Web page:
One of many teaching moments in this chapter of history is that revisionism is clearly becoming the embarrassing subplot to the torment that’s ripping apart the country. Are school districts across the most advanced country in the world really going to allow what should have been an Age of Re-enlightenment to become the Age of Reimagining Everything? Are generations of history, literature — not to mention our sanity — about to be gone with the wind?
“Opposing views” of the Holocaust are nothing but Holocaust denial. Such behavior is nothing new in today’s world of hate. In fact, this event only gains credence when Holocaust museums, commissions, and education diminish their importance by allowing the unvarnished history to be portrayed as just another genocide or just another violation of human rights. Now, anyone who can’t understand the reality of the Holocaust either believes people should still hail Hitler or that the earth is still flat. Two decades into the 21st century, is this the new direction of education?
Educators wishing to teach racism need to realize that too many people believe anti-Semitism began with Hitler and in Nazi Germany. In truth — the unequivocal variety — the history of anti-Semitism goes back thousands of years with Jews as slaves, inhabitants in ghettos, or scapegoats by empires over more than 100 generations. And despite such oppression, the Jewish people have not only survived but made a positive impact in many societies. In the face of great achievements, the Jewish people also understand that our values oblige us to dedicate ourselves to the freedom of others.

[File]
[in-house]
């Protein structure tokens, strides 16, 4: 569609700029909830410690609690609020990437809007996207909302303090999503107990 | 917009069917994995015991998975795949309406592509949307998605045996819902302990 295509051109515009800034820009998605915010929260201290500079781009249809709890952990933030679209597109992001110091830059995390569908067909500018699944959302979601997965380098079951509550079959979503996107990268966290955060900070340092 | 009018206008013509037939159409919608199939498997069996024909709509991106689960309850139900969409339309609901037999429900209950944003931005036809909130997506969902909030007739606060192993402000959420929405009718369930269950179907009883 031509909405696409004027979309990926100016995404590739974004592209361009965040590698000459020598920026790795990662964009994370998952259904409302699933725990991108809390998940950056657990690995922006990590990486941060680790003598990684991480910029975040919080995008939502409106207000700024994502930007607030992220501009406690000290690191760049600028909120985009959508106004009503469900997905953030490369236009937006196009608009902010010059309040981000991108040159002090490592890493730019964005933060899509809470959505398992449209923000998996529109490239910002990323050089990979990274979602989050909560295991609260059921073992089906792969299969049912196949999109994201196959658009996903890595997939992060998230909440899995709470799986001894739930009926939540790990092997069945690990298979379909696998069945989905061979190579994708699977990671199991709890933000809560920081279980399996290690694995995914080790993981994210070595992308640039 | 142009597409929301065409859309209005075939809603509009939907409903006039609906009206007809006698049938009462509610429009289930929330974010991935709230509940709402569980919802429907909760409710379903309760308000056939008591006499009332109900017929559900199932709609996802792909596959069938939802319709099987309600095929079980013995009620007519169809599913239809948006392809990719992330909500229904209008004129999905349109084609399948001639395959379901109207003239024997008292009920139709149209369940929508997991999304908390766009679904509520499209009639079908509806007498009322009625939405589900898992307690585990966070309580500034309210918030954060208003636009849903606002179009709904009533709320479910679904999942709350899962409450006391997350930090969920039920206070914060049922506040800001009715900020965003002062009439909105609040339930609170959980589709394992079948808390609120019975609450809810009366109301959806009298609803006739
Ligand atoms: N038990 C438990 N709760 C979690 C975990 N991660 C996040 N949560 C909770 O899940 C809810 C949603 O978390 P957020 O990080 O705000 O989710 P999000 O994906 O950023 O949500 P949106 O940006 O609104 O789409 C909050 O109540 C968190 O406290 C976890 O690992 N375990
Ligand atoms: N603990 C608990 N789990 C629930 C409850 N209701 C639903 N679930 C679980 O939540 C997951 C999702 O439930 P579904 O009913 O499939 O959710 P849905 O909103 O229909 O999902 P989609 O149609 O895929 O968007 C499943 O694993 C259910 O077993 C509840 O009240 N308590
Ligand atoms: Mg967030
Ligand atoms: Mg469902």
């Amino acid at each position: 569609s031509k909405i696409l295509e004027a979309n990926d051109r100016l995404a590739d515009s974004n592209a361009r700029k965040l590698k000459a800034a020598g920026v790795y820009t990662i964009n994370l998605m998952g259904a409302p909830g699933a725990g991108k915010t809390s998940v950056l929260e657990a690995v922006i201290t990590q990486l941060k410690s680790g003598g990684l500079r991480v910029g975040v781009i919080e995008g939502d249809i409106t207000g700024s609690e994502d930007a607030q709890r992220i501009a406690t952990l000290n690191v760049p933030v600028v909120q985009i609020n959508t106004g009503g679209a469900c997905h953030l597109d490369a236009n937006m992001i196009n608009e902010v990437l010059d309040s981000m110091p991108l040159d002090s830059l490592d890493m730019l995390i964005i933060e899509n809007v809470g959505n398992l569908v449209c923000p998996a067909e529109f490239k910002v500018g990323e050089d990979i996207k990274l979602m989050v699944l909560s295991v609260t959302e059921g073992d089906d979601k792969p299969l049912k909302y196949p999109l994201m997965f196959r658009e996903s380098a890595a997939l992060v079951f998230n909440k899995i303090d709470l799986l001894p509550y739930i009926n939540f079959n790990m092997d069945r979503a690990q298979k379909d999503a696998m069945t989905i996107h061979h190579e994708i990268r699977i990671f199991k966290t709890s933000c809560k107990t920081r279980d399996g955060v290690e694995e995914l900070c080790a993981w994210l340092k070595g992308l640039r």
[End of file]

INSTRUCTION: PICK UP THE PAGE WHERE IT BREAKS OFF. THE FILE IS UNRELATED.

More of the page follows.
Today, Holocaust denial has a new partner — the denial of Israel as the ancestral homeland of the Jewish people. The history of Israel dates back thousands of years. The legal boundaries of Israel are more in evidence than in dispute, and any disputed territory is subject to negotiation. To that end, “Palestine” will exist when the Palestinians accept history, own up to the consequences of their own actions, and develop compromises within their ranks.
In truth, we have Adolf Hitler, Joseph Goebbels, and an immense evil cast who not only participated in hatching, planning, and implementing the Final Solution, but meticulously and proudly documented the heinous crimes for the world to see. The irrefutable evidence is substantiated by voluminous eyewitness accounts of prosecuted war criminals, rescuers, physical evidence from labor and death camps; cans of Cyklon B, hair, bones, ashes, testimonies from survivors, miles of film, books.
And yet, the Holocaust deniers demand telling of their side of the story, their truth, the imagined “opposing views,” which basically is a collection of demonizing libels that don’t deserve repeating. Poland, which succumbed to the Nazis and was complicit in many ways to the brutality at Auschwitz-Birkenau, where 300,000 Poles also were victims, wants to criminalize tying Poland to its history of death to millions of Jews and others.
There’s no running away from history, particularly the evil of this human experience. Diminishing the truth is shameful. Back in Texas, with apologies rendered and, of course, the “opposing views” argument ascribed to either confusion or misapplication of a law that aims to keep people from spinning history, the incident undoubtedly will evaporate into the “wokesphere.”